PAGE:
A current (early 2016) search of medical literature and vendor publications finds no clinical decision support systems either available to buy or proposed to build that support a best-practice approach for team-based clinical workflows. Given the high failure rate and low effectiveness of existing CDS implementations, this lack should be considered an egregious oversight that must be urgently addressed.
How does a clinical decision support system optimized for a multidisciplinary team look? Here are nine considerations that any new CDS software design must consider and solve to be effective in a contemporary team-based clinical environment:
Scoping - articulates the current definition of the work to be done (or procedure). In an EHR/CDS setting, scope would include the real-time status of the patient, including in-process procedures, tests, current medications and all providers currently engaged in the patient’s care. The scope of work around a given patient is continually changing in nature, so a successful CDS should emphasize and communicate acute changes instantly.
Structuring - is the identification of appropriate team resources based on the scope, and the ad-hoc provisioning of structural support - including tools for coordination and communications for the currently engaged care providers. A CDS might suggest a specialist based on the current patient status, specialist availability, and provide simple, purpose-driven text or video based communication between them.
Sorting - is the prioritization of tasks based on the scope of work and the currently deployed team structure. In a clinical setting, sorting refers not only to prioritization of tasks per-patient, but also the optimal ordering of tasks per clinical team member. The CDS could suggest task ordering to engaged providers based on the status of each patient under care, and could more intelligently raise alerts before critical conflicts arise or when new team members need to be added to the ad-hoc team.
Emphasizing Purpose - in a clinical setting, the obvious purpose is to care for patients in the most medically-effective and cost-effective ways, but CDS design can help reinforce these goals by suggesting effective actions, linking patient status to relevant science, and aggregating data on outcomes over the course of care.
Psychological Safety - in some clinical settings, the organizational hierarchy of teams may preclude lower-ranked members from speaking up or sharing pertinent information with the team. Although this is primarily a cultural leadership challenge, a CDS can contribute a feeling of psychological safety by emphasizing the cross-functional nature of the team. By providing information about team member capabilities and also direct communication between team members, the CDS will prioritize team member strengths over organizational position, giving team members a more equal stake in better outcomes.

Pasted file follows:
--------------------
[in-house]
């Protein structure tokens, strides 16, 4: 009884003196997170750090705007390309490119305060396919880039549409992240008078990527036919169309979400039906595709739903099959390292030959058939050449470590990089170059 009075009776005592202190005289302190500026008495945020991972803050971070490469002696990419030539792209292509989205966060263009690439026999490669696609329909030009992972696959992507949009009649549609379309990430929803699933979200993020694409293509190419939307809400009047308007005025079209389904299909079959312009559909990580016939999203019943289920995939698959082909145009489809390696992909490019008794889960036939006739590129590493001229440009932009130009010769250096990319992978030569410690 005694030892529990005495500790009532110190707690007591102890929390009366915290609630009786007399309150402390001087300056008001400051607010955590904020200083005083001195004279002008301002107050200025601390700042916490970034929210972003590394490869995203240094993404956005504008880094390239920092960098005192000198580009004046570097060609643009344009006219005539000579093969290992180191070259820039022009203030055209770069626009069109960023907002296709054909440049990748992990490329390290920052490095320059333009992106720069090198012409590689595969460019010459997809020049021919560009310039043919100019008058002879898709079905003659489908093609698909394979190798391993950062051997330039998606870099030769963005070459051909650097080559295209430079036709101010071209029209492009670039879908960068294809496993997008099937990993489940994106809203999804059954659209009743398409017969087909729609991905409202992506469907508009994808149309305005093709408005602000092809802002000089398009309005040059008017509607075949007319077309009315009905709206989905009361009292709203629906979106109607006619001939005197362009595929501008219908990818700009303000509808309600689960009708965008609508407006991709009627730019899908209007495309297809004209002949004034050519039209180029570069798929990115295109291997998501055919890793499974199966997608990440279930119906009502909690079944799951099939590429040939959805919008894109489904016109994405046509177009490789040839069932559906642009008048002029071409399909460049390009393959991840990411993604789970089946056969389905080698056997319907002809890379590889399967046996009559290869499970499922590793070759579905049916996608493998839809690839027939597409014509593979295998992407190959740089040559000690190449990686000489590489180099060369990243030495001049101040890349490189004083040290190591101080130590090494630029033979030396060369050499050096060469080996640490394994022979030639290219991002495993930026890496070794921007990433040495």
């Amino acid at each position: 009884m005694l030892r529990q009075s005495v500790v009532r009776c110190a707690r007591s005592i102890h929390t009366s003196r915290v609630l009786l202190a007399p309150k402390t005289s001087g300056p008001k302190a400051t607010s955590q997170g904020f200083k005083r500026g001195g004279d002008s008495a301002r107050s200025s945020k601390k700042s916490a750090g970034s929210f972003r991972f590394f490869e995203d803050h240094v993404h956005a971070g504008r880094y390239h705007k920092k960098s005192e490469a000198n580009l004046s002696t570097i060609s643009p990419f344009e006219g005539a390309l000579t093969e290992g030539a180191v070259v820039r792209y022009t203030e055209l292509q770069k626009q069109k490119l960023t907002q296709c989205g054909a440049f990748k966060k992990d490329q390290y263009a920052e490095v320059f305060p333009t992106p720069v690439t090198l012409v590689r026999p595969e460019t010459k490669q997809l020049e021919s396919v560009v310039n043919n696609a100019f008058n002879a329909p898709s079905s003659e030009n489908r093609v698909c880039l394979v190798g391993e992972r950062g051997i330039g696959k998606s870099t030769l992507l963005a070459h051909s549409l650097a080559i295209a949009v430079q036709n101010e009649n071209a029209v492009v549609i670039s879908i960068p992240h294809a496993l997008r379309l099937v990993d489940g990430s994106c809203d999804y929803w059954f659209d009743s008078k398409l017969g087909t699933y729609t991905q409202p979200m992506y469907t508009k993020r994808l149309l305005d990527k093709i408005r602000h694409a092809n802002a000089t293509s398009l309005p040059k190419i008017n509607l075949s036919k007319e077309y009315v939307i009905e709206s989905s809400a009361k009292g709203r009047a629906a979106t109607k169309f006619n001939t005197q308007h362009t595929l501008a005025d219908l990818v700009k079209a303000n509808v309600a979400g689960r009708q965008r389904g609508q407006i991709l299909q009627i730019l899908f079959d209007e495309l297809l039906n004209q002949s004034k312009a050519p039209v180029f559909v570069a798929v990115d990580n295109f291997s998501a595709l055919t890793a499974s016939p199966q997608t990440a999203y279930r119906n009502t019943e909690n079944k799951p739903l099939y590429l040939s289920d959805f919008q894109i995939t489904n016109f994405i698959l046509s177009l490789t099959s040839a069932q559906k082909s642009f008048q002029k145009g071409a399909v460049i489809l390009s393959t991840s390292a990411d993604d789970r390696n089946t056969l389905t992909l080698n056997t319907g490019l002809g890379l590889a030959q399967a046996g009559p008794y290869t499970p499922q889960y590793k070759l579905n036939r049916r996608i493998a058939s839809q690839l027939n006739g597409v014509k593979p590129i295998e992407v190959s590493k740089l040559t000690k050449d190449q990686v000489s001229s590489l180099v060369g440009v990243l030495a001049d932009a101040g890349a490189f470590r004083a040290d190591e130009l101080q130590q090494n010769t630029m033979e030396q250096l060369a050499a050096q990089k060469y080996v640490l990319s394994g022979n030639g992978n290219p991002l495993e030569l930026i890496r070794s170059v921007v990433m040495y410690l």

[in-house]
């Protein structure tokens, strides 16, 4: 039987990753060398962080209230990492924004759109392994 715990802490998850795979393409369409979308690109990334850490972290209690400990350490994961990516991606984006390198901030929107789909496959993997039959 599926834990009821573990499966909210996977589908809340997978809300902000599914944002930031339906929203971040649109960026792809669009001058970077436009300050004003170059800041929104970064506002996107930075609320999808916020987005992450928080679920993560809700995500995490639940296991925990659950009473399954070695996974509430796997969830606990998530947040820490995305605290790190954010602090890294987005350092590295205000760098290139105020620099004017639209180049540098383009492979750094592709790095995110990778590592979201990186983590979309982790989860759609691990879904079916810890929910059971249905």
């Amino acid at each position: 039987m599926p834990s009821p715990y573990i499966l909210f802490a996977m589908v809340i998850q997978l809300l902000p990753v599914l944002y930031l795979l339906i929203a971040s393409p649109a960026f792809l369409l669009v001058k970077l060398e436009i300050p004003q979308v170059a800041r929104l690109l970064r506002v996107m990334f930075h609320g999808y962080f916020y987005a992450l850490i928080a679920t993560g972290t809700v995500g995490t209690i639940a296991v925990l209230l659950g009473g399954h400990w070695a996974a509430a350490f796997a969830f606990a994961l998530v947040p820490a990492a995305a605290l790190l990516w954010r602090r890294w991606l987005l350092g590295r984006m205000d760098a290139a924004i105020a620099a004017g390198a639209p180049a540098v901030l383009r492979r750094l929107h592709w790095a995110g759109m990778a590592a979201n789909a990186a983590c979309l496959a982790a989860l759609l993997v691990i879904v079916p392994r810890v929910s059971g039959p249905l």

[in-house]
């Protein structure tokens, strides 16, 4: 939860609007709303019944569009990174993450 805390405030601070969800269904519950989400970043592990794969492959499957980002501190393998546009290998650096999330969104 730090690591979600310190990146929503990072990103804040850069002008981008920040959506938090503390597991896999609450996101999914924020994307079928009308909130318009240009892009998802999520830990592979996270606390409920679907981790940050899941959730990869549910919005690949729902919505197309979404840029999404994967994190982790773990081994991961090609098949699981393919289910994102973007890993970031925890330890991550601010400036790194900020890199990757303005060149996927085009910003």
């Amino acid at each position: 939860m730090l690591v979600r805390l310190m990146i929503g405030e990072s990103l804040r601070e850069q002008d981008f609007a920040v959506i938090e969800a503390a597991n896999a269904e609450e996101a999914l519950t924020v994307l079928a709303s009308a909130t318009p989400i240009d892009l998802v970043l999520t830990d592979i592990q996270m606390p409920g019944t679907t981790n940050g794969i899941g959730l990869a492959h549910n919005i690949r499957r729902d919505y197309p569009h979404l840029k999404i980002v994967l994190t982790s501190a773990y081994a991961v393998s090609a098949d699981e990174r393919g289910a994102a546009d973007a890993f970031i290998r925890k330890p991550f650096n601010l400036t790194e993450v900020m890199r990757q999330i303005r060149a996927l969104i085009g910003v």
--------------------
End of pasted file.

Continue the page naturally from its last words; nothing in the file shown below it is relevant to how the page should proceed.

Learning From Mistakes - Given the myriad variables that a team must navigate on the way to a positive patient outcome, mistakes inevitably occur. The best teams view these failures as an opportunity for improvement, first by setting aside blame, by characterizing the mistakes and their causes, and then by incorporating changes that will eliminate or at least mitigate the same mistakes in future cases. The CDS can support this process by providing comprehensive data surrounding a sub-optimal case, which will help team members focus on fact-based causes and solutions, rather than blame.
Learning From Conflicts - Similar to learning from mistakes is learning from conflicts that arose during an episode of care. Using after-action reviews based on data collected by the CDS, teams can compare actions to outcomes, and aggregate comparisons to identify trends towards the most effective treatment options.
Continuous Improvement - Apart from teaming-based workflows, the Institute of Medicine has identified continuous improvement (PDF) - the continual "measurement, comparison, evaluation, systematic introduction of accepted therapies, sharing of experience and information, and coordination of these activities among organizations" as a key goal for improving healthcare outcomes. A well-designed CDS system should support these data collection activities, perhaps paired with new deep-learning techniques to help flag areas for improvement.
Microservices Architecture - One overarching trend for large software designs of all kinds is a move away from monolithic systems towards smaller “composable" services. Software designed in this way tends to be more scalable, easier to adapt to changing technologies and workflows and less expensive to build and maintain over the many years that clinical software remains in service.
** Of Course Melvin Conway didn't, as far as we know, hurt anyone.
Bryan Young is a software developer, bassoonist and founding member of the Poulenc Trio. As founder at Intertwine Systems, Bryan developed electronic health record (EHR), and clinical decision support (CDS) and medical education systems for Johns Hopkins, the University of Maryland and the country of Trinidad and Tobago.